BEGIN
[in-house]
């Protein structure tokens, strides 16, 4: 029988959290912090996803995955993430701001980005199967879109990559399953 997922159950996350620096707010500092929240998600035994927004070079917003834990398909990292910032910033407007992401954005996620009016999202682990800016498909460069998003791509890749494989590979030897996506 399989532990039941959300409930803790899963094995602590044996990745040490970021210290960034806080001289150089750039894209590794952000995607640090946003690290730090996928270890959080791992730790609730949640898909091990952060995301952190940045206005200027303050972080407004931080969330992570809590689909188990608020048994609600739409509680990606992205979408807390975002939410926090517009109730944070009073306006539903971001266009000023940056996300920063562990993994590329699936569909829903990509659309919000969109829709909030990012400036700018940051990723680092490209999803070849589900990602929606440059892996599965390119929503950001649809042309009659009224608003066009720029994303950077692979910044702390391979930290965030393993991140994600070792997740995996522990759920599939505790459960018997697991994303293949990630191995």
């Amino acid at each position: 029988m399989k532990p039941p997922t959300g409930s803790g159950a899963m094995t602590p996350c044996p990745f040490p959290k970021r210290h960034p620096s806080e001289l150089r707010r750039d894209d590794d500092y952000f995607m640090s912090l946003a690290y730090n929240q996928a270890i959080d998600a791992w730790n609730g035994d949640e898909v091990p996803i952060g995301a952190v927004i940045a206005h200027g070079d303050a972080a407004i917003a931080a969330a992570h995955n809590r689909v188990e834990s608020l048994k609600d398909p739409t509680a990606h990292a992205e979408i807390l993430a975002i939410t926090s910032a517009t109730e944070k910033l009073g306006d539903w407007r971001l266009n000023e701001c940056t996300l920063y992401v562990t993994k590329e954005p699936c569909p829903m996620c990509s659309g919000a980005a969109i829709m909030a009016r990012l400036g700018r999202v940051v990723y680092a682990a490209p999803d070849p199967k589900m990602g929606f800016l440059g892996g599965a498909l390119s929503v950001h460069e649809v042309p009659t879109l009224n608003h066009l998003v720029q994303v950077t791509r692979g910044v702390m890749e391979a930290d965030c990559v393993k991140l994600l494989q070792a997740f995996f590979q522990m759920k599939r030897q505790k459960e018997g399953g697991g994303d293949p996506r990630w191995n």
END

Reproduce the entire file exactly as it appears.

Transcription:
[in-house]
């Protein structure tokens, strides 16, 4: 029988959290912090996803995955993430701001980005199967879109990559399953 997922159950996350620096707010500092929240998600035994927004070079917003834990398909990292910032910033407007992401954005996620009016999202682990800016498909460069998003791509890749494989590979030897996506 399989532990039941959300409930803790899963094995602590044996990745040490970021210290960034806080001289150089750039894209590794952000995607640090946003690290730090996928270890959080791992730790609730949640898909091990952060995301952190940045206005200027303050972080407004931080969330992570809590689909188990608020048994609600739409509680990606992205979408807390975002939410926090517009109730944070009073306006539903971001266009000023940056996300920063562990993994590329699936569909829903990509659309919000969109829709909030990012400036700018940051990723680092490209999803070849589900990602929606440059892996599965390119929503950001649809042309009659009224608003066009720029994303950077692979910044702390391979930290965030393993991140994600070792997740995996522990759920599939505790459960018997697991994303293949990630191995």
């Amino acid at each position: 029988m399989k532990p039941p997922t959300g409930s803790g159950a899963m094995t602590p996350c044996p990745f040490p959290k970021r210290h960034p620096s806080e001289l150089r707010r750039d894209d590794d500092y952000f995607m640090s912090l946003a690290y730090n929240q996928a270890i959080d998600a791992w730790n609730g035994d949640e898909v091990p996803i952060g995301a952190v927004i940045a206005h200027g070079d303050a972080a407004i917003a931080a969330a992570h995955n809590r689909v188990e834990s608020l048994k609600d398909p739409t509680a990606h990292a992205e979408i807390l993430a975002i939410t926090s910032a517009t109730e944070k910033l009073g306006d539903w407007r971001l266009n000023e701001c940056t996300l920063y992401v562990t993994k590329e954005p699936c569909p829903m996620c990509s659309g919000a980005a969109i829709m909030a009016r990012l400036g700018r999202v940051v990723y680092a682990a490209p999803d070849p199967k589900m990602g929606f800016l440059g892996g599965a498909l390119s929503v950001h460069e649809v042309p009659t879109l009224n608003h066009l998003v720029q994303v950077t791509r692979g910044v702390m890749e391979a930290d965030c990559v393993k991140l994600l494989q070792a997740f995996f590979q522990m759920k599939r030897q505790k459960e018997g399953g697991g994303d293949p996506r990630w191995n």